ability to teach and develop future leaders and members of the workforce. Students are often quite eloquent in stating the case for why the state should support higher education. Faculty members can discuss their classroom experiences, research and outreach efforts. Administrators can discuss with elected officials about how to best fund all the different needs.

Q: What are some of the upcoming areas of interest?

In the current legislative year, our focus is garnering support for the three
Bs: budget, bond and bills. We are urging support for the governor’s proposed budget with the restoration of $7 million worth of cuts to campus outreach programs. We hope to see approval of a multi-year bond for higher education and K-12 schools to improve public school facilities. And, lastly, we’re looking at several bills. One in particular, AB 2813 (De La Torre) is a partnership between the CSU Board of Trustees and the California State Student Association to revise Cal Grant programs.

Q: Do we partner with other CSU campuses on these projects?
A: Absolutely. The CSU, as a system, makes a concerted effort to put forth a strategic advocacy plan. The plan supports the CSU Board of Trustees legislative agenda, as well as other important initiatives.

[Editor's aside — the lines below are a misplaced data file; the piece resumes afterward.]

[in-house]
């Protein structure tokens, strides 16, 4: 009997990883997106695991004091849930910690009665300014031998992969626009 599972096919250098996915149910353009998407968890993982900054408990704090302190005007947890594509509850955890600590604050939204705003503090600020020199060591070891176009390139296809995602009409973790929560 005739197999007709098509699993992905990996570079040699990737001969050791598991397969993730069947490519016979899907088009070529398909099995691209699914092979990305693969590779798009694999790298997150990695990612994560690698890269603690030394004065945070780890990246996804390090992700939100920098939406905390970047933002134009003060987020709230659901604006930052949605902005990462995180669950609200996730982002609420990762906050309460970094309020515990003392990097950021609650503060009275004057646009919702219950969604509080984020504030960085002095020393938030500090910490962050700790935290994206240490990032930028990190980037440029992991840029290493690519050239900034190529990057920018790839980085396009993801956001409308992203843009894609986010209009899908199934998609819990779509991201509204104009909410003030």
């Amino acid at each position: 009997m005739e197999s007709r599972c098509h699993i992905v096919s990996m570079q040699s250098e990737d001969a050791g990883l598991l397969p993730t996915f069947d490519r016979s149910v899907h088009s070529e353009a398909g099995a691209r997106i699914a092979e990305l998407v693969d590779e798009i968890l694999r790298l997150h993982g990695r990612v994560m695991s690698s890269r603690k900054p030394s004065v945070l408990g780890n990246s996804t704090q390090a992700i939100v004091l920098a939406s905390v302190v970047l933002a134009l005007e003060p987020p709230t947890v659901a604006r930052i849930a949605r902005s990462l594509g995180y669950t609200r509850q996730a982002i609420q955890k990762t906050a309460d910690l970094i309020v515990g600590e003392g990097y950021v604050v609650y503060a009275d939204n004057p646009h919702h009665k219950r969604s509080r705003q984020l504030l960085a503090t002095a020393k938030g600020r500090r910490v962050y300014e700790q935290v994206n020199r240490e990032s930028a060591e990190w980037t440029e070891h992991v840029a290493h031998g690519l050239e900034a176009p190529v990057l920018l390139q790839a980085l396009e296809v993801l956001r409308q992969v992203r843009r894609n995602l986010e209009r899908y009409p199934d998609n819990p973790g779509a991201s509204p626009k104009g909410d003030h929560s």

Q: What are some past successes?

On the federal level, we have had success in helping to fund several
important programs here on campus. We have received funding for such projects as the Center for the Promotion of Healthy Lifestyles, water hazard mitigation and the Ruby Gerontology Center. We are involved
in numerous outreach programs designed to enhance programs in local neighborhoods and in the schools. We also partner with different industries to address needs in the state and the nation.

On the state level, last year was a tremendously successful year for the CSU with passage of SB 724 with almost overwhelming support from the legislators representing the CSU service area.

This year, our advocacy efforts are focusing on increasing awareness and
support for programs designed to reach the Latino community. Latinos are the second largest population in the CSU and in fall 2005, enrollment of Latino students at Cal State Fullerton reached almost 26 percent. In fact, Cal State Fullerton is one of 11 CSU campuses designated as a
Hispanic-Serving Institution.

Q: How will you increase awareness for the Latino community?
A: We are meeting with faculty and staff to identify current programs and have
developed an advocacy team. We will be conducting focus groups with junior high school, high school and college students to assess their perceptions about college entrance, and where and from whom these
messages are received. In California, less than one-third of Latinos go to college. Because the Latino population is the fastest growing population in the state, this will undoubtedly impact the California workforce and economy. That’s why it’s important for us to serve this underrepresented
Latino community.